CC BY-NC-ND
Posted 28th March by

Educational Technology meets Virtual Reality Fiction

The Independent School and College Virtual Reality Interview App Jasmin B. Cowin

Jasmin B. Cowin, Ed.D.

THIS IS FICTITIOUS INVENTION SOLEY FOR MY EDUCATIONAL TECHNOLOGY CLASS

Interviews for Independent Private Schools, Boarding Schools, and colleges are a source of anxiety for applicant students. The primary goals  of this App are diminishing interview anxiety and creating a Virtual World Interview Camp.

All independent schools/colleges feature one universal, critical requirement – the admissions interview, be it by Skype or in person.
Students who apply to an independent school or college for admission are required to meet with an admissions officer in a one-on-one and/or small group setting. Admissions officers view their interactions with prospective students and their families as their number one priority. Schools place extreme value on personal interactions with new families. This Virtual Reality Educational Software program would prepare students for the interviews with Independent schools or colleges.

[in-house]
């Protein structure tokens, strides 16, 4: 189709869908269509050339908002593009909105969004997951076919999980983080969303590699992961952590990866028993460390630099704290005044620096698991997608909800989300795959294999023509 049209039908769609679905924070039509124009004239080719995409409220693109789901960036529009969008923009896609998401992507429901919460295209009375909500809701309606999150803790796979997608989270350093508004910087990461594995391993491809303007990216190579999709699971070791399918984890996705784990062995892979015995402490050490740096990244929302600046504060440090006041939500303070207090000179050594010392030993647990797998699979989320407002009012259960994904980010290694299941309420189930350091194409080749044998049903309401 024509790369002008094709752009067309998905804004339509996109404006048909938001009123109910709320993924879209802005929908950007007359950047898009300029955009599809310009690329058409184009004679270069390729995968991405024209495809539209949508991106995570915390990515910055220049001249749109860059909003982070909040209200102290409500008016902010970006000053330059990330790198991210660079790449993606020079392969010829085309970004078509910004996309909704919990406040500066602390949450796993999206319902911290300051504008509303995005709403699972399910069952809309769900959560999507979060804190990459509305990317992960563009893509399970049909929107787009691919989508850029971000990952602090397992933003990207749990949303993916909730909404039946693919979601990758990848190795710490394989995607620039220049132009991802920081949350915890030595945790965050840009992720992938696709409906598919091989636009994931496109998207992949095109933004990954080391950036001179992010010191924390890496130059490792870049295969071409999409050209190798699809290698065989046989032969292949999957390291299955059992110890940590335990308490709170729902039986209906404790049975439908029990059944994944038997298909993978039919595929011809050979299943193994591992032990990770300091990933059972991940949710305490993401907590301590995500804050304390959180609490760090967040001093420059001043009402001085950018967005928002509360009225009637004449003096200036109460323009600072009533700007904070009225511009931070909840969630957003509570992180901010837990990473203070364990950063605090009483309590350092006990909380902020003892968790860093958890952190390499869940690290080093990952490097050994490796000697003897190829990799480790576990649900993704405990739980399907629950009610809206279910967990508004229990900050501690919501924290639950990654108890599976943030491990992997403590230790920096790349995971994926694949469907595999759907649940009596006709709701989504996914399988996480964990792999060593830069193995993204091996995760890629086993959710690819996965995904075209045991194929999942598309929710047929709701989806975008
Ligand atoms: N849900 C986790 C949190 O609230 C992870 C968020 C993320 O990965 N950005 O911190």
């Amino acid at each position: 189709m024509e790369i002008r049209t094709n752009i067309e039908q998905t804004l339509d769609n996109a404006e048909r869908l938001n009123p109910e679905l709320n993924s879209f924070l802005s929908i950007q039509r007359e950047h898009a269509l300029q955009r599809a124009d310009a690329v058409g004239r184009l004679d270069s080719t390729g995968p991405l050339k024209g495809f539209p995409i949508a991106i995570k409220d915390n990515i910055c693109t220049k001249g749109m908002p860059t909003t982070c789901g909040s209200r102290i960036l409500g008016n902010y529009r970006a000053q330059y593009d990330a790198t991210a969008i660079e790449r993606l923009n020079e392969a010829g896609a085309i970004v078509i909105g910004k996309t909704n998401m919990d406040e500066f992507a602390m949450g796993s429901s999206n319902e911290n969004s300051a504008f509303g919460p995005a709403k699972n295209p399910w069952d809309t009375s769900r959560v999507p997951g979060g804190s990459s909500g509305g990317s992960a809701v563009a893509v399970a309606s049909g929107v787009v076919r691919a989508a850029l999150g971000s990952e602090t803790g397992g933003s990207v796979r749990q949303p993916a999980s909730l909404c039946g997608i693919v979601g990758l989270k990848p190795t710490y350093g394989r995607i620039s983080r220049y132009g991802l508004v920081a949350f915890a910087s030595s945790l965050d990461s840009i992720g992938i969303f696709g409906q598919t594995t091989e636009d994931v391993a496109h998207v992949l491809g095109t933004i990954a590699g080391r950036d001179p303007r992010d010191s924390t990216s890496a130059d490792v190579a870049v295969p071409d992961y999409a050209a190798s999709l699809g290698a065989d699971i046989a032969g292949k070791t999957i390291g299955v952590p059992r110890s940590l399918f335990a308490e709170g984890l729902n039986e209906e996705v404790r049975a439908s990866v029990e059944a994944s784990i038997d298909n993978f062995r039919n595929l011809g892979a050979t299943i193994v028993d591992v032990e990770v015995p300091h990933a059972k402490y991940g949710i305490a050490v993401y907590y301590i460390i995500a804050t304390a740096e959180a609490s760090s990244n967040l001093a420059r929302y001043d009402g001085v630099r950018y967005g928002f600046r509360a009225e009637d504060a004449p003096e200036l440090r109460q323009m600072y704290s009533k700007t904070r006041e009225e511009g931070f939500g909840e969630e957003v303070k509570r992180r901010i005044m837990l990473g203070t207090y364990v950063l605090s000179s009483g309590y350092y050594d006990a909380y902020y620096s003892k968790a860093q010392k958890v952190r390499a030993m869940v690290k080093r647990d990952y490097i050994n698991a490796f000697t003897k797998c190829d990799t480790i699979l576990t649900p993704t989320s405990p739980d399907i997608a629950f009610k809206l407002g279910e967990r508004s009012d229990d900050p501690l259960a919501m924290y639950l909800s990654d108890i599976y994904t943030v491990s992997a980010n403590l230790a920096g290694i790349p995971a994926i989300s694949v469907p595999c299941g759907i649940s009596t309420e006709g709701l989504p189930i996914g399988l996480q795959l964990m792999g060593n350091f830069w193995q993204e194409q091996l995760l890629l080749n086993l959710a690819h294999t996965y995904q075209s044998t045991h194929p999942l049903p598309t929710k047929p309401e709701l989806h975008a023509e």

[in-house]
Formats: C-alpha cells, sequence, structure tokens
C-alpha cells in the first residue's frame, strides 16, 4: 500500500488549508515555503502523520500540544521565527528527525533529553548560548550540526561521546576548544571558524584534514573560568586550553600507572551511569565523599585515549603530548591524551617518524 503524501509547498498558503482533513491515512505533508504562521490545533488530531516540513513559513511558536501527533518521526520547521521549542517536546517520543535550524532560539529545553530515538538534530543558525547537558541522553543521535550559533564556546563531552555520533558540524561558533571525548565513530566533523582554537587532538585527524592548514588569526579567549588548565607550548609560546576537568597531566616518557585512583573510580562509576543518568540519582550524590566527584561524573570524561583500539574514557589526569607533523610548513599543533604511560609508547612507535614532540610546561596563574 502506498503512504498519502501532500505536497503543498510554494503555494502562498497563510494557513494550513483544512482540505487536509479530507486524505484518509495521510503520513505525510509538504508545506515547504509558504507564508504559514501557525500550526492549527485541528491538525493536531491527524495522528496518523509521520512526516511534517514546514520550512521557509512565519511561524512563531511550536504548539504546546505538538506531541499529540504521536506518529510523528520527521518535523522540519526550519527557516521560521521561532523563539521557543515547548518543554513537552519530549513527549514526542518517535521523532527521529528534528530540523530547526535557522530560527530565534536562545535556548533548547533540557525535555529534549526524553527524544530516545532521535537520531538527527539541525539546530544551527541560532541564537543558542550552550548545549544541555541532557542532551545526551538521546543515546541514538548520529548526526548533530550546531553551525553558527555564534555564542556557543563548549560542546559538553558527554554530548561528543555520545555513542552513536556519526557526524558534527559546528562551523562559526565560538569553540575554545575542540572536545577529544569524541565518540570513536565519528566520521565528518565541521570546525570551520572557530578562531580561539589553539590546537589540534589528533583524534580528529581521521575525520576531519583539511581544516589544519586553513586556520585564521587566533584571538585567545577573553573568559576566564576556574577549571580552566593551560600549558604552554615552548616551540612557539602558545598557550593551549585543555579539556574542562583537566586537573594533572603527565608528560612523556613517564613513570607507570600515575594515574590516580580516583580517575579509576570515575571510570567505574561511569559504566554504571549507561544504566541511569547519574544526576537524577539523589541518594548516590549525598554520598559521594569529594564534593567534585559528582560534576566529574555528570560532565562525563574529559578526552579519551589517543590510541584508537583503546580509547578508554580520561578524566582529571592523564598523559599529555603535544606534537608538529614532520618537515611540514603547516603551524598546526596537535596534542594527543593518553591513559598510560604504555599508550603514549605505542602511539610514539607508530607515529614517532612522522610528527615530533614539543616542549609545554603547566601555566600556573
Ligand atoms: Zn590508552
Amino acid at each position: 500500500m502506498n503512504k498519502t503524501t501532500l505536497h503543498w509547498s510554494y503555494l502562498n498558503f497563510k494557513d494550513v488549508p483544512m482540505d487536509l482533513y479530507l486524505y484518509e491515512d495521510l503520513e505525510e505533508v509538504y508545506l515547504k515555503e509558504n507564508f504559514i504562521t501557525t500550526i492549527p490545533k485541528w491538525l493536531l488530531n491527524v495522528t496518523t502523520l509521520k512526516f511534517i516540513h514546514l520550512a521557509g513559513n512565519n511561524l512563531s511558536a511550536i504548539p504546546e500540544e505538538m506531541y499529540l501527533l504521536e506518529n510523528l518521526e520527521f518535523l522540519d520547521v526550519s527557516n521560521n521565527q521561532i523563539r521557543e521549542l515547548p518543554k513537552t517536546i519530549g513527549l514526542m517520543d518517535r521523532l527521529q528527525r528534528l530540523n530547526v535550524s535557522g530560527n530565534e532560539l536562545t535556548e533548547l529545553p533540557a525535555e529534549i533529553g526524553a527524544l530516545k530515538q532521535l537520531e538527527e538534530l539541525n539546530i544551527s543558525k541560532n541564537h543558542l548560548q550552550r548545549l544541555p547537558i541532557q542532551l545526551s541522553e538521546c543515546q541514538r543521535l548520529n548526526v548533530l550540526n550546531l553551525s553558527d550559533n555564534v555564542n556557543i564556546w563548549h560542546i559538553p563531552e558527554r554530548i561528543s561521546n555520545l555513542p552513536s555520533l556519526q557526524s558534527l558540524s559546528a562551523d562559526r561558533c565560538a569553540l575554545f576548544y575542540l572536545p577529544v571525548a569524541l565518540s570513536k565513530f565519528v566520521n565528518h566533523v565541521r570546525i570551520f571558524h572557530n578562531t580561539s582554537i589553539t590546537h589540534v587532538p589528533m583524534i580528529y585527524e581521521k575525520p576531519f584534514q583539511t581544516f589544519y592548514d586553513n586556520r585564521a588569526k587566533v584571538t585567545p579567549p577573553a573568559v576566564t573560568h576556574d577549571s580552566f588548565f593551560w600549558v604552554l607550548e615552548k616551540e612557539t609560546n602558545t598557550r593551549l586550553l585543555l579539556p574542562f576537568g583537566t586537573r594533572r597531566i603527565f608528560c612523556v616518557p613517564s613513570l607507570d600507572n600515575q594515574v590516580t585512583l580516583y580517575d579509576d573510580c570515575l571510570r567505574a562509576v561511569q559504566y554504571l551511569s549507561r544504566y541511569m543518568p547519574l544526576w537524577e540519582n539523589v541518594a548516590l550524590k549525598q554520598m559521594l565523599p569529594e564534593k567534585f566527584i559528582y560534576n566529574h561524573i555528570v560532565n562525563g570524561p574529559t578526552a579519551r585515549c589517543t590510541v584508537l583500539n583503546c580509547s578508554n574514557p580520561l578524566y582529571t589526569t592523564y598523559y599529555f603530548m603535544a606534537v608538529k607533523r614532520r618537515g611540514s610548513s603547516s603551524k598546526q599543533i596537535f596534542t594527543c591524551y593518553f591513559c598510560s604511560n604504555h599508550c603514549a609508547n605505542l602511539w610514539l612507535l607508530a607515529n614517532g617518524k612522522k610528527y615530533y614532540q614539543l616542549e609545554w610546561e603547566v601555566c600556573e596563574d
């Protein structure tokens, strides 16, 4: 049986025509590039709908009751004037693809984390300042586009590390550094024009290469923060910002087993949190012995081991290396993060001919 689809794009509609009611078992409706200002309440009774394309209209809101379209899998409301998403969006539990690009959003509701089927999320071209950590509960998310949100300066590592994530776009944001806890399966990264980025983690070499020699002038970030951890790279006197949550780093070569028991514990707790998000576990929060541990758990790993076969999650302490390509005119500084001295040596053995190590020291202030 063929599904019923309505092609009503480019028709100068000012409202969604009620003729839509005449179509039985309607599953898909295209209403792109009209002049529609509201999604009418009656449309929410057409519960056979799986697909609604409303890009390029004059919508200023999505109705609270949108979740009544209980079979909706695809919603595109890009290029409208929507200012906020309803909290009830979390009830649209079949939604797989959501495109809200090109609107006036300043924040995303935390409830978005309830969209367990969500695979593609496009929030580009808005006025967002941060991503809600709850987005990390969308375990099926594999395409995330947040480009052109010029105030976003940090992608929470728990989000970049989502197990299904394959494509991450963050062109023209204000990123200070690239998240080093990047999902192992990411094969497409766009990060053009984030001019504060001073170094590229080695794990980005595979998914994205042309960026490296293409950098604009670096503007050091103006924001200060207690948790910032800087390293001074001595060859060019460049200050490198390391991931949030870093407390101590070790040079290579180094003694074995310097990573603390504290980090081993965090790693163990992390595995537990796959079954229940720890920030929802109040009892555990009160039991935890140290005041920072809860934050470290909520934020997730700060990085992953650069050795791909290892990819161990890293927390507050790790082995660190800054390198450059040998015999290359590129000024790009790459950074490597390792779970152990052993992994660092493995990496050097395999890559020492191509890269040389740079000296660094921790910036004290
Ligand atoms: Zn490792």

The function of the App would be Digital Data transformation by “slurping up” public data from around the web, run it through “proprietary school personality detection technology,” and spit out a detailed report on the school’s preferred style of communicating, standard questions, highly desirable student profile, style of teaching, school mottos etc. This app features part oppo research and part algorithmic astrology with the App not only creating a database of personalized standard and complex questions but also building a four-dimensional school/college VR personality profile. Applicants can then enter this four-dimensional world for touch-enable exploration. The App would feature VR sessions which “model” admissions interviews. The VR counselor will create vocabulary matrix for students to practice “Admission vocabulary.” The App would track progress, multi-dimensional and students would receive a Virtual Reality merit badge for every level of completed admission practice. The program will be able to screen/parse school websites and content for proprietary school coaching with personalized answer generation taking into consideration the student’s age and language ability (native-non-native speaker).
The App is designed to work with Oculus’ Touch to deliver the perfect multidimensional gestural and vocal interface simulating an admissions interview